Here's his reasoning. When people start at Google, Bock said, “we figure out what the job is worth, not the person." While that may mean some people take a pay cut while others get a raise, the actual starting salaries for both men and women at Google "are identical or statistically identical,” Bock said. Large companies are the wage setters in this country, he added, so they have the power to fix the issue by paying based on a job's market value. “If you do that instead of starting from where somebody is today, the problem goes away.”
Good for Bock. Though he wasn’t clear how Google determines a job's worth or what kind of salary information Google asks from candidates (the company did not provide more detail on this question when requested), his remarks seem to suggest another way companies can do their part to help solve the persistent and enigmatic problem of the gender pay gap:
Stop asking, "What's your salary history?"
If companies relied less on what people made in their past jobs, and more on the actual market value of the job being filled, they’d be less likely to perpetuate the gap between men's and women's salaries. After all, when employers base someone's new salary off of their former salary elsewhere, they just compound any past biases or negotiation disadvantages.
Think about it this way. Unequal salaries can be “self-perpetuating,” said Molly Anderson, founder of the consulting firm Exponential Talent. Employees who negotiate a higher salary early in their career — or are awarded one due to some kind of unconscious bias — benefit for years as they get promoted or take on new jobs.
Higher salaries also have what's known as a “branding” impact. Just as consumers think pricier products are better quality, recruiters and managers can have the same reaction when a job candidate has a higher past salary, Anderson explained. “It may trigger a conviction that one hire is lower quality than another, even if that isn’t the reality.”
It’s such an awkward thing to discuss anyway. Of all the questions job applicants hate to answer, the worst may be: “How much did you make in your last job?” Entire corners of the Internet are devoted to helping people tiptoe through this minefield of a topic, or politely refuse to answer it entirely.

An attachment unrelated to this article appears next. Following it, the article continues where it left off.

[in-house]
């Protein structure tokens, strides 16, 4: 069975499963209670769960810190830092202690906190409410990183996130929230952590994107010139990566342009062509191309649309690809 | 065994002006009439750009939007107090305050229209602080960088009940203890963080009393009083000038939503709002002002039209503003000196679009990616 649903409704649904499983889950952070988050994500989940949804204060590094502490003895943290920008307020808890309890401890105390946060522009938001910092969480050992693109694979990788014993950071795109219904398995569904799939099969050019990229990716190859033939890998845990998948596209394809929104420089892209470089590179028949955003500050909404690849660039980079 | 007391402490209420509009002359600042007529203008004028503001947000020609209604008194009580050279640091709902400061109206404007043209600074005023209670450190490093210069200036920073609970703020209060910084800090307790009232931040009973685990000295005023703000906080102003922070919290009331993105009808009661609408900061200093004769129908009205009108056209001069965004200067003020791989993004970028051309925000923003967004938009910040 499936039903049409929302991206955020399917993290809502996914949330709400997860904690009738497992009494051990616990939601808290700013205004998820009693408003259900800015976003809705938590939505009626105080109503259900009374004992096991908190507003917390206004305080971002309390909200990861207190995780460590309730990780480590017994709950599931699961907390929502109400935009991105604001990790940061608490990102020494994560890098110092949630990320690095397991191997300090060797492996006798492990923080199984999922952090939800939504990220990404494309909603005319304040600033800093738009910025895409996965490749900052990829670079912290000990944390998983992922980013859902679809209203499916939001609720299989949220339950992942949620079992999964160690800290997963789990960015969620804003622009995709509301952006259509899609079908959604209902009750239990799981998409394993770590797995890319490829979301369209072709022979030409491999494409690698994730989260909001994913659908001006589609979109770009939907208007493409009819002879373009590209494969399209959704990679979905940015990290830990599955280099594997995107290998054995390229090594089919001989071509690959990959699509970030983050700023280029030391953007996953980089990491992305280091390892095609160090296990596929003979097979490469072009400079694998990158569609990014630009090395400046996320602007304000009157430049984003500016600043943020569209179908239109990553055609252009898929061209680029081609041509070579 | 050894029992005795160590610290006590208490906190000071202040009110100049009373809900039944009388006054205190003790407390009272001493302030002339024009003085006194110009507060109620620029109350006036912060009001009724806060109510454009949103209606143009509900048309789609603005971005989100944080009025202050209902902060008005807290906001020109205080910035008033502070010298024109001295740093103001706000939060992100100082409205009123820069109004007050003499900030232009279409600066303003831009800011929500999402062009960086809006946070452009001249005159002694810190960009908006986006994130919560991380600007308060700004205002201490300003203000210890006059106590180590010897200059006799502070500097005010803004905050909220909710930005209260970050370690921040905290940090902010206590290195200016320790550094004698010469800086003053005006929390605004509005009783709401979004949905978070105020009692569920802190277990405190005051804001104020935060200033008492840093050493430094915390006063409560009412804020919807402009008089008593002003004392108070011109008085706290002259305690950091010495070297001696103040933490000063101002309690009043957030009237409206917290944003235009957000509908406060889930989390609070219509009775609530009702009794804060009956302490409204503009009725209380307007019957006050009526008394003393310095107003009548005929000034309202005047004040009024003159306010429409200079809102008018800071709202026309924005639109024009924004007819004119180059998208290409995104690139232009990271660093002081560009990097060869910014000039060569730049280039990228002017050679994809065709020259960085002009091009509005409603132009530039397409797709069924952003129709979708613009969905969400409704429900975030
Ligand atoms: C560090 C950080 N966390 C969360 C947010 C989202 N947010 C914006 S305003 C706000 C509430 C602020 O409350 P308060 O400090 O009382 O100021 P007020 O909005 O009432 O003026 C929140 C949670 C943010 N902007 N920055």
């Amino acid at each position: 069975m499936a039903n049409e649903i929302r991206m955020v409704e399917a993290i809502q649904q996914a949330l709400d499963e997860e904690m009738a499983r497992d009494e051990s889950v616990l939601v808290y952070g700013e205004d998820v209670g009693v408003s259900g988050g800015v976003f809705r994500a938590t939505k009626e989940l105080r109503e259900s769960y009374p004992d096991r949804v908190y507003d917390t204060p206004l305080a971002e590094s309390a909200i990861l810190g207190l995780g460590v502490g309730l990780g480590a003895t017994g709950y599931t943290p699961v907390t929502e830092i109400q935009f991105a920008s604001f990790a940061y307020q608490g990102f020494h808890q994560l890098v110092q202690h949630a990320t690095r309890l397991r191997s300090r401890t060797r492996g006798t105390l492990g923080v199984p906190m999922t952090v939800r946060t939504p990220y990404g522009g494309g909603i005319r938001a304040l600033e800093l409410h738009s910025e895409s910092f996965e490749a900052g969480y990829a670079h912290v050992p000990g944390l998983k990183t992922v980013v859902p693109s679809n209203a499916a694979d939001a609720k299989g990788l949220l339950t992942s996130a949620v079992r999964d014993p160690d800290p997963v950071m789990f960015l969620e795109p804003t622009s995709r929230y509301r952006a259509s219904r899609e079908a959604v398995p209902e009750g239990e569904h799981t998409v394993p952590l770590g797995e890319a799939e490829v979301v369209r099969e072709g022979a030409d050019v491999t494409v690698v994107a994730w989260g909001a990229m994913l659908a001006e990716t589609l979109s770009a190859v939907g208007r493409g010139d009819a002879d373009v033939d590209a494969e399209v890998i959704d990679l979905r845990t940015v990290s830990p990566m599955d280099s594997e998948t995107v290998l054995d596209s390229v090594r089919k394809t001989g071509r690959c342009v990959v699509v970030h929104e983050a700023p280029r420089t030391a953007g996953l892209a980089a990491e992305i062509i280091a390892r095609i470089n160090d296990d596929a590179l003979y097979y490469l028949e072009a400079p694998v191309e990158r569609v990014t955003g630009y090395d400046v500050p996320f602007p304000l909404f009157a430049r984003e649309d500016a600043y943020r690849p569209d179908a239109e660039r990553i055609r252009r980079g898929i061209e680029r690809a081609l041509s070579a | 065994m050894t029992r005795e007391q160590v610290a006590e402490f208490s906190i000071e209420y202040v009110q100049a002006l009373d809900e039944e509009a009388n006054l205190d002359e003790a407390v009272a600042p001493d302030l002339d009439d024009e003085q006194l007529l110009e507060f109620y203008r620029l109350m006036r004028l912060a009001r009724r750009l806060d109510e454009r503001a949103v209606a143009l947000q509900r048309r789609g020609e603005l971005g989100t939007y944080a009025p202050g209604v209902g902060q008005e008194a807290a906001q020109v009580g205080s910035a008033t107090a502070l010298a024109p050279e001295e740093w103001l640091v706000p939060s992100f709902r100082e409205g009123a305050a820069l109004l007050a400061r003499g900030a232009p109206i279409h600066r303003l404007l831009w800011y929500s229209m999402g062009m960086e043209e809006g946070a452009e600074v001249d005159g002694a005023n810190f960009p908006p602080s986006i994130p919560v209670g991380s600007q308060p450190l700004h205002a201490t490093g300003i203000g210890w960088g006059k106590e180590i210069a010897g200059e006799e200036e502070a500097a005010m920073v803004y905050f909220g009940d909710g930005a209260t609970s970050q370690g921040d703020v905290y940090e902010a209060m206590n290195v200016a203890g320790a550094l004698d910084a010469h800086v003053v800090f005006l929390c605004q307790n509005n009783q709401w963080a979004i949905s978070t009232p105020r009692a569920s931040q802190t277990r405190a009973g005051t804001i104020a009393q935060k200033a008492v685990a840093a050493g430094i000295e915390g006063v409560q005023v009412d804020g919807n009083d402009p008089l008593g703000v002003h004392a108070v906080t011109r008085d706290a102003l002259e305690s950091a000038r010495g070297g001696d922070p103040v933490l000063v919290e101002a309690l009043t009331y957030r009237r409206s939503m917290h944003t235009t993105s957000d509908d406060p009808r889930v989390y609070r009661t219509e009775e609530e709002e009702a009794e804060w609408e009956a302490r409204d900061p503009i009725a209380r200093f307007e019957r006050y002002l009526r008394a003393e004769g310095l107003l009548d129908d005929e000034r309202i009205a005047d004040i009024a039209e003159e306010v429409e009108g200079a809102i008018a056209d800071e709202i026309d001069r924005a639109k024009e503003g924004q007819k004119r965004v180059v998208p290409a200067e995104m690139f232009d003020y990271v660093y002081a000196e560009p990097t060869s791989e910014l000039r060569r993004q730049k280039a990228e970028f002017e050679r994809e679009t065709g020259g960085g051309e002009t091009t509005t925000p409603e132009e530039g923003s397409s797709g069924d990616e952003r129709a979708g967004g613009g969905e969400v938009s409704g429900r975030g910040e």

Whether the question is about salary history or salary requirements for the job (as many companies put it), throwing out that first number tends to be more stressful and cringe-worthy for women, said Laura Kray, a professor at the University of California, Berkeley. Her research has shown that women are more relieved when the first number they submit in a negotiation is accepted, whereas men are more likely to feel regret.
If more companies were to start with an initial offer and then let the candidate make the case for why more is deserved, Kray said, it could help mitigate the problem. "That could at least not put [women] in the position of having to put out their first number," she said, which "we know in job negotiations can lead women to undersell themselves."
In other words, the idea of not focusing on salary history or salary requirements doesn't mean there's not then room for negotiation. "Your premise — that we need to get rid of that anchor dragging [women] down over the course if their careers — is correct," said Margaret Ann Neale, a professor at Stanford Graduate School of Business who focuses on gender and negotiation. Yet "it's not sufficient," she added. There's still the need to negotiate once an initial offer is made. "I cannot say enough about how it’s important for people, women and men, to get a good sense of what their jobs are worth."
Companies, after all, have much more than a good sense of what jobs are worth. Most large corporations have reams of highly detailed data on pay ranges for every job imaginable in every geographic region where they operate. Most also already have set a specific range for the job's pay before they start interviewing candidates.
The assumption, of course, is that employers like the asymmetry of information. When they know what someone has made in the past, they have more leverage to low-ball those who've been low-balled before. As a result, it might seem that such questions about salary history won't be going away any time soon.
But that may be short-sighted. More and more companies are waking up to the idea that they have a role to play in solving the equal-pay problem. Federal contractors now must to share compensation data based on gender and race. Shareholder activists are encouraging companies to disclose their wage gap. Some companies, like Gap, Inc., are having independent firms like Exponential Talent audit their pay data. Reddit interim CEO Ellen Pao—Silicon Valley’s recent poster woman for gender issues—recently said she has even taken negotiating out of her organization's hiring process.
"You'd really have to be unaware of the larger world to not at least be taking a look at this issue," said Anderson of Exponential Talent.
And of course, smart companies realize that resolving any gender pay gap that exists unfairly in their ranks should help them create a better culture, recruit more talented women and retain the kind of diverse workforce that could help the bottom line.
Fixing it is an incredibly complicated task that won't come from any one solution. But less of a focus on job candidates' salary history, and more of a focus on what the job is actually worth, could be a powerful step forward. Plus, it would have the very welcome side effect of eliminating that frustratingly awkward moment in interviews.